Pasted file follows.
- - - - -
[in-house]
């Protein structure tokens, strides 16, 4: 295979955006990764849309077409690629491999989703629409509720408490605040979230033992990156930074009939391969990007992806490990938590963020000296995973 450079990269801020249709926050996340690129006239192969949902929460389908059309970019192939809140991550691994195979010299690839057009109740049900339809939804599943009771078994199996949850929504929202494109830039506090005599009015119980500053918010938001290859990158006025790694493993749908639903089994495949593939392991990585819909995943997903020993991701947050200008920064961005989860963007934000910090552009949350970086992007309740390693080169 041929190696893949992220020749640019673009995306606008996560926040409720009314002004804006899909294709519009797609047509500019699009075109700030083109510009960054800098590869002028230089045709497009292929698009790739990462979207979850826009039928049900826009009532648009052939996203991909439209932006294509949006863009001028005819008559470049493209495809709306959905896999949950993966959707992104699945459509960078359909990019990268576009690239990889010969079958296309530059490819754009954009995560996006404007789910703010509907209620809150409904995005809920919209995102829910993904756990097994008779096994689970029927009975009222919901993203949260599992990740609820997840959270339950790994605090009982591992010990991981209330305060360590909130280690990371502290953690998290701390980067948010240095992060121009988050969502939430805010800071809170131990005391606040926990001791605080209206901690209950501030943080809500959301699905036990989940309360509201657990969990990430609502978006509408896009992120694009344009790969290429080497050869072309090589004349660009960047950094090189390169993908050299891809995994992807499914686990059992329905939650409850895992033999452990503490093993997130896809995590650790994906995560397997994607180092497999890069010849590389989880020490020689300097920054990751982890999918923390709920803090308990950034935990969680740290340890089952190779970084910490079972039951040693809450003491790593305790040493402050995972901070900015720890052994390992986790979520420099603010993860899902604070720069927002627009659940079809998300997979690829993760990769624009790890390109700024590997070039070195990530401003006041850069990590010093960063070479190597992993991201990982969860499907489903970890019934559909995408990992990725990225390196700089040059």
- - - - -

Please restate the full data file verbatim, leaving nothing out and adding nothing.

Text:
[in-house]
């Protein structure tokens, strides 16, 4: 295979955006990764849309077409690629491999989703629409509720408490605040979230033992990156930074009939391969990007992806490990938590963020000296995973 450079990269801020249709926050996340690129006239192969949902929460389908059309970019192939809140991550691994195979010299690839057009109740049900339809939804599943009771078994199996949850929504929202494109830039506090005599009015119980500053918010938001290859990158006025790694493993749908639903089994495949593939392991990585819909995943997903020993991701947050200008920064961005989860963007934000910090552009949350970086992007309740390693080169 041929190696893949992220020749640019673009995306606008996560926040409720009314002004804006899909294709519009797609047509500019699009075109700030083109510009960054800098590869002028230089045709497009292929698009790739990462979207979850826009039928049900826009009532648009052939996203991909439209932006294509949006863009001028005819008559470049493209495809709306959905896999949950993966959707992104699945459509960078359909990019990268576009690239990889010969079958296309530059490819754009954009995560996006404007789910703010509907209620809150409904995005809920919209995102829910993904756990097994008779096994689970029927009975009222919901993203949260599992990740609820997840959270339950790994605090009982591992010990991981209330305060360590909130280690990371502290953690998290701390980067948010240095992060121009988050969502939430805010800071809170131990005391606040926990001791605080209206901690209950501030943080809500959301699905036990989940309360509201657990969990990430609502978006509408896009992120694009344009790969290429080497050869072309090589004349660009960047950094090189390169993908050299891809995994992807499914686990059992329905939650409850895992033999452990503490093993997130896809995590650790994906995560397997994607180092497999890069010849590389989880020490020689300097920054990751982890999918923390709920803090308990950034935990969680740290340890089952190779970084910490079972039951040693809450003491790593305790040493402050995972901070900015720890052994390992986790979520420099603010993860899902604070720069927002627009659940079809998300997979690829993760990769624009790890390109700024590997070039070195990530401003006041850069990590010093960063070479190597992993991201990982969860499907489903970890019934559909995408990992990725990225390196700089040059």